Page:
There’s also a lively, jazzy clarinet-and-bass clarinet strut and a Serbian dance with some droll hip-hop and electronic glitches. When you stream this, also be aware that the seventh track is a joke. There’s nothing wrong with your headphones, and there’s no need to reload the page, it’s just Puntin having some random fun all by himself in the studio with his gadgets. Look for this one on the best albums of 2015 page at the end of the year.

NASA’s Spectacular Bella Gaia Multimedia Extravaganza Makes Its Brooklyn Debut on August 30

Did you know that in the state of Florida, you can get fired from the State Department of Environmental Protection for mentioning global warming? The official rightwing-approved term for it, as the coastline recedes and the waters rise, is “nuisance flooding.” Which leads to the question of what’s next – requiring a weatherman to use the more palatable “wet air” instead of “rain?”

That’s just one example of how the extreme right is hell-bent on directing the conversation away from rising temperatures around the world (you’d think that considering how much waterfront property they own, they’d be hell-bent on protecting it, but that’s typical Republican cognitive dissonance). On the realistic side of the equation, the scientists at NASA are very concerned about global warming and its potentially apocalyptic consequences, and in an intriguing and very captivating stroke of theatricality, they’ve come up with the lavish multimedia project Bella Gaia. An experience suitable for the whole family, it utilizes video imagery of our changing Earth taken from outer space alongside dance and a wildly eclectic, cinematic live musical score in order to get people to pay attention to the simple message that if we don’t stop the rise in global temperatures, we can pretty much kiss the world goodbye. The complete Balla Gaia experience comes to Broooklyn Bowl on August 30 at 7:30 PM; cover is $10, which gets you not just the film and projections but also the dancers and band.

The soundtrack album – streaming at Spotify – a lavish, majestic mashup of global sounds, is often nothing short of breathtaking: if the visuals come anywhere close to matching it, the experience could be an awful lot of fun. It opens with Living Universe, a brightly waltzing, sparkling main theme lit up with composer/bandleader Kenji Williams’ effects-laden violin multitracks alongside Kristin Hoffmann’s soaring, passionate, enveloping vocalese and balletesque piano over percussionist Deep Singh’s hypnotic groove. Like the other themes here, it’s a big, sweeping piece of music that sounds like a whole symphony orchestra rather than just the work of three musicians. Yumi Kurosawa’s koto adds otherworldly, spiky textures before it fades down elegantly to just Hoffmann’s piano.

Singh layers sitar, harmonium and mystically rustling percussion on the second number, Orbital, a dramatic, dynamically-charged blend of Indian classical and modern-day film music; Hoffmann’s careful, precise piano reminds of the work of a similarly pioneering, south Asian-influenced pianist, Anton Batagov. Ocean’s Blood, a circular, indie classical-inspired theme, sends a hypnotic series of call-and-response motives spinning through the mix, Hoffmann’s voice mingling with the strings, growing more raw and apprehensive over Singh’s trancey clickety-clack rhythm.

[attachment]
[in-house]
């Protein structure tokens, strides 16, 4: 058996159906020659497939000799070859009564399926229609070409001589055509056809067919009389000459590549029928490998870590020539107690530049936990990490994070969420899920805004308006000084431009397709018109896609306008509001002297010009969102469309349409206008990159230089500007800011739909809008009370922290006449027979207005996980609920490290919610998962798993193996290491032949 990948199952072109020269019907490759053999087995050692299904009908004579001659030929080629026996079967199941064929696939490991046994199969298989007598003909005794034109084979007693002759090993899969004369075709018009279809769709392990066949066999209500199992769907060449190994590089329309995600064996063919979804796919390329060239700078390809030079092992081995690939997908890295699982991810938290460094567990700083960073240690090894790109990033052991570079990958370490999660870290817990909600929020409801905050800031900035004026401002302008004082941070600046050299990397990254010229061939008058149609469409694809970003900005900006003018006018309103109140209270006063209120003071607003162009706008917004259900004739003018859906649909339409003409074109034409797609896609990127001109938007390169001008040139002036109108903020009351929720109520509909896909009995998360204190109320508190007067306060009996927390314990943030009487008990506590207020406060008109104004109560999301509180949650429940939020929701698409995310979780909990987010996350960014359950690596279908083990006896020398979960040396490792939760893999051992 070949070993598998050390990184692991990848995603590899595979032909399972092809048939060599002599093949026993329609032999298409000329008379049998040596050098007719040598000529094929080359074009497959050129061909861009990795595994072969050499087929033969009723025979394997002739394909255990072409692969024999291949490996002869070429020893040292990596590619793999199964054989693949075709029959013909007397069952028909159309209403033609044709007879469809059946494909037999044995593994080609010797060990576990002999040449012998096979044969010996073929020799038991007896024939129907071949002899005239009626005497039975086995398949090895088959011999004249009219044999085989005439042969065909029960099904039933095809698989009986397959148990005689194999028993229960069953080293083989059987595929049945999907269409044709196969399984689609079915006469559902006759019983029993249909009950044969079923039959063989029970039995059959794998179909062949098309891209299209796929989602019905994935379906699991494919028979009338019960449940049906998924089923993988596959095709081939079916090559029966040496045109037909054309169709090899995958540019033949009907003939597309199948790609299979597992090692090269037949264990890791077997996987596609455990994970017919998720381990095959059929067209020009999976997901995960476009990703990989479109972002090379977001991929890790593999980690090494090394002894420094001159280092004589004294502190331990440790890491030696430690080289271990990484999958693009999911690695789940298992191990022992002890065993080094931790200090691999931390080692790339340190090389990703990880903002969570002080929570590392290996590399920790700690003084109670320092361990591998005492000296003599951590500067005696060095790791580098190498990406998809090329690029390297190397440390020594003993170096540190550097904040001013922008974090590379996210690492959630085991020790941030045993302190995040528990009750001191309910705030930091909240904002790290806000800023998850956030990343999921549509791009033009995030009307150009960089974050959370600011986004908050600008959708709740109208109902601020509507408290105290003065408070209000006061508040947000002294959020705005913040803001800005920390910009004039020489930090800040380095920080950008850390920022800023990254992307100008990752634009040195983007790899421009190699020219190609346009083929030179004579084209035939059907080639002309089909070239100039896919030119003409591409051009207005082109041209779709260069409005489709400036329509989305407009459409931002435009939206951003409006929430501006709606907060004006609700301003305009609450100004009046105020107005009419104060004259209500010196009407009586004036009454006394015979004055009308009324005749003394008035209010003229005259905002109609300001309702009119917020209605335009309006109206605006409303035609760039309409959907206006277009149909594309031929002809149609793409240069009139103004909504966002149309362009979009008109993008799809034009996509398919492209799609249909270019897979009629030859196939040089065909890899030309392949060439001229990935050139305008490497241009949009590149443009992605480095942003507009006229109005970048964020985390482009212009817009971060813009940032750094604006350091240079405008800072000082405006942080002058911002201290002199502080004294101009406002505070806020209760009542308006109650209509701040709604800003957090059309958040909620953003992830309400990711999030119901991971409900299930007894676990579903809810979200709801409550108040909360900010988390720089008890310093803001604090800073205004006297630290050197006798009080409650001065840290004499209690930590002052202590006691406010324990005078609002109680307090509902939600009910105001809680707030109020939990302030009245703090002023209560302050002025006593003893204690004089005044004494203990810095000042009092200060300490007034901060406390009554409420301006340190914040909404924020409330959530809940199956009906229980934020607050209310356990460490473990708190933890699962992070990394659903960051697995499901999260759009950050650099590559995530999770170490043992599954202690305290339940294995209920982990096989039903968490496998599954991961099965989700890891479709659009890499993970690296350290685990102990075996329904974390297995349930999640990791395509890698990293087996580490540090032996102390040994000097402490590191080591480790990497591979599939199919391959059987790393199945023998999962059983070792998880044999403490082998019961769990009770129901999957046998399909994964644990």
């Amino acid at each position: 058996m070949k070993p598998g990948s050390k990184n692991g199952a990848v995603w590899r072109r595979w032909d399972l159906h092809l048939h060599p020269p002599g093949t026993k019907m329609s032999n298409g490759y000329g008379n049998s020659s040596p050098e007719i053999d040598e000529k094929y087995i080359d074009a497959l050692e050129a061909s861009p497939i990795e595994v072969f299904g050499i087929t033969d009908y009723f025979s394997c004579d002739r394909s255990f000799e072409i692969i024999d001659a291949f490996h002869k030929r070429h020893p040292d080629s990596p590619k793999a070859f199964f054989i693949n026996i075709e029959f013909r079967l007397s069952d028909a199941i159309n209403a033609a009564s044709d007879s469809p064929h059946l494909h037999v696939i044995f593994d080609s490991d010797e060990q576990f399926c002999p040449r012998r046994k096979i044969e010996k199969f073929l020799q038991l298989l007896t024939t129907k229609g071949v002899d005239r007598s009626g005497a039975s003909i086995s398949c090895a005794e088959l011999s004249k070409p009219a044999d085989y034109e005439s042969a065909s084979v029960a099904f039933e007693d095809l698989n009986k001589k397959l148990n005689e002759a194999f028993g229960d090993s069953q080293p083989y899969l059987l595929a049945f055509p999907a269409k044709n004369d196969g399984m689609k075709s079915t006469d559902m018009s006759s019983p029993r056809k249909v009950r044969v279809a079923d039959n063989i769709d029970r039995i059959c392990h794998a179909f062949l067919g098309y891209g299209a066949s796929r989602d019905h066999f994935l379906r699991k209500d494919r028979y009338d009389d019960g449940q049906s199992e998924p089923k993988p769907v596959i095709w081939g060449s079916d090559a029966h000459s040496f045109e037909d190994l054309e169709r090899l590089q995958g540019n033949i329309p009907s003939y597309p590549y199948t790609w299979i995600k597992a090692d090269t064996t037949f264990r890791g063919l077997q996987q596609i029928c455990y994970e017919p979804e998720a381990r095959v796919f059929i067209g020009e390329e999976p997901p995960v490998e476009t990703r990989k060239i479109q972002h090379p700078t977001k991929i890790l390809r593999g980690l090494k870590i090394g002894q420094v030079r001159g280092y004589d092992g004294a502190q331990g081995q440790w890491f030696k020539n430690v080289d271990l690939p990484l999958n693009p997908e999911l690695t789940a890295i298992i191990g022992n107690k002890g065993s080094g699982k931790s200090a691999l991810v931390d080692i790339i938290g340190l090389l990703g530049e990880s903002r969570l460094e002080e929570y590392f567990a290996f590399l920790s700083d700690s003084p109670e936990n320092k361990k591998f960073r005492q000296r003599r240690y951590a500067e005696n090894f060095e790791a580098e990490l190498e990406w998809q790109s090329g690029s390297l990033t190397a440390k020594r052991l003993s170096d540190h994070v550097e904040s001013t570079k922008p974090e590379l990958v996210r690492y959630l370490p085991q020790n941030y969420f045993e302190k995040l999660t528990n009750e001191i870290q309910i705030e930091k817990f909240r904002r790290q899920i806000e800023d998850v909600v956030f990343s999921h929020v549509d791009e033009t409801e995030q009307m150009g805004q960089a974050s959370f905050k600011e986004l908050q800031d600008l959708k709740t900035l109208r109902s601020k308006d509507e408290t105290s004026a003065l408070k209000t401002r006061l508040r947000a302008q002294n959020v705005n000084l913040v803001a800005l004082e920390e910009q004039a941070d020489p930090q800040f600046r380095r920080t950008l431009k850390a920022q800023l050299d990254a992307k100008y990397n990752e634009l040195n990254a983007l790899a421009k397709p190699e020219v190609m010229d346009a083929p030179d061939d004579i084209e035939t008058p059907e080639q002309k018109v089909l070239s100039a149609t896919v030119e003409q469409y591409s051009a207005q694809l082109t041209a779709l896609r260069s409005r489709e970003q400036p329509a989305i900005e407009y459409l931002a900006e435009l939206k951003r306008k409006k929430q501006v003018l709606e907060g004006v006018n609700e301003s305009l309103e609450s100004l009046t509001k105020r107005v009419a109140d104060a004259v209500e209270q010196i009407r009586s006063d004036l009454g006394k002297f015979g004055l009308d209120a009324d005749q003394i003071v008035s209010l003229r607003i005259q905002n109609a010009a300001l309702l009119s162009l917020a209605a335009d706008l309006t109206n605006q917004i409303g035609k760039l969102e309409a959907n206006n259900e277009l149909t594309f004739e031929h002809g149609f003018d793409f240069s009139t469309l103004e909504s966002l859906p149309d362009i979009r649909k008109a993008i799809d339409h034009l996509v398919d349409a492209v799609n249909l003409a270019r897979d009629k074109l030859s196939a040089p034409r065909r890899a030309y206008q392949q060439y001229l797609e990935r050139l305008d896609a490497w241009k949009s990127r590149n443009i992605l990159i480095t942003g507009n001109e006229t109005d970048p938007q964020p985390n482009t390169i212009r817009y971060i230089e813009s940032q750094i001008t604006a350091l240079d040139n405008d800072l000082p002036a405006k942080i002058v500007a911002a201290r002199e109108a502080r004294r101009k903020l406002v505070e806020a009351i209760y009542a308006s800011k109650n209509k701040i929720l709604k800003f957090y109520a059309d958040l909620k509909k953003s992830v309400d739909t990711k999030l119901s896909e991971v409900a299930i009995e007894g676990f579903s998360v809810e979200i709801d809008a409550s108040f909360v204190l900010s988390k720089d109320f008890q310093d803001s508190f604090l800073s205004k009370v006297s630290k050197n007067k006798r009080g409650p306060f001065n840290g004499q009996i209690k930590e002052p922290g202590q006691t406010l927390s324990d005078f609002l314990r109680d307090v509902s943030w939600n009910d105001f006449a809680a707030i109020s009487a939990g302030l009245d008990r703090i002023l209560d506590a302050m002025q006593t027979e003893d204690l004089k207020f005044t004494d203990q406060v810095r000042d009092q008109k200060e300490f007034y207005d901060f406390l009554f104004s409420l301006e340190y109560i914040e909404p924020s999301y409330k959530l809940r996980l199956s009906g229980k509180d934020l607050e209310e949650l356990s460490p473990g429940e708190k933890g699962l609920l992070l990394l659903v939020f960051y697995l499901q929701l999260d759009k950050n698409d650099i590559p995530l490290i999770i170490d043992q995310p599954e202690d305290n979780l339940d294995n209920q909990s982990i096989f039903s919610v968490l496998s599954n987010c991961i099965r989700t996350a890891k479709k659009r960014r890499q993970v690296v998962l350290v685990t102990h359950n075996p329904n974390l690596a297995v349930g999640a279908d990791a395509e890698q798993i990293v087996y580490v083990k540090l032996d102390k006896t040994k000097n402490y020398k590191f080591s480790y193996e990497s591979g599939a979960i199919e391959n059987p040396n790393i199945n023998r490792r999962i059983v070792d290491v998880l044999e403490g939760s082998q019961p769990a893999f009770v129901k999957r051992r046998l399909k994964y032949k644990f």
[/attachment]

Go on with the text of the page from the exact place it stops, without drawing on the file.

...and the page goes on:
Kurosawa’s stately, suspenseful, almost imperceptibly crescendoin koto takes centerstage in Takeda Lullaby – Inner Space. From there the group segues into a kinetically atmospheric, similarly Asian-tinged interlude pulsing with echoes and slowly shifting sheets of sound. The circular theme returns, this time with variations on a west African folk-inspired motif. From there the music shifts to the Nile with Lety ElNaggar’s ney flute and Shanir Blumenkranz’s oud, building to an achingly beautiful Middle Eatern melody that twists and turns through innumerable variations as it picks up steam. It makes for a stunning centerpiece. The album winds up with deep-space atmospherics, trip-hop and motorik rhythms, and a big Alan Parsons Project-style conclusion. The only dud is a failed attempt to mix jazz with top 40 urban pop: too bad that’s how our city is depicted, musically speaking anyway. In addition to the soundtrack, there is also a dvd available.

Big Lazy Bring Their Lurid, Creepy, State-of-the-Art Noir Back to Barbes

How many bands have there ever been who were at their peak twenty years after they started? On one hand, just getting to the twenty-year mark as a band is quite the achievement. But composer/guitarist Stephen Ulrich just keeps getting creepier and more eclectic. And it’s safe to say that this edition of Big Lazy, the world’s most consistently haunting, reverb guitar-fueled instrumental band is the best ever. Which is not to be dismissive of original drummer Willie Martinez, who only left the group due to the demands on his schedule as a star of latin jazz and salsa. Nor is this a dis at original bassist Paul Dugan, whose darkly frenetic pulse was such an important part of the band’s first incarnation from about 1996 through 2007.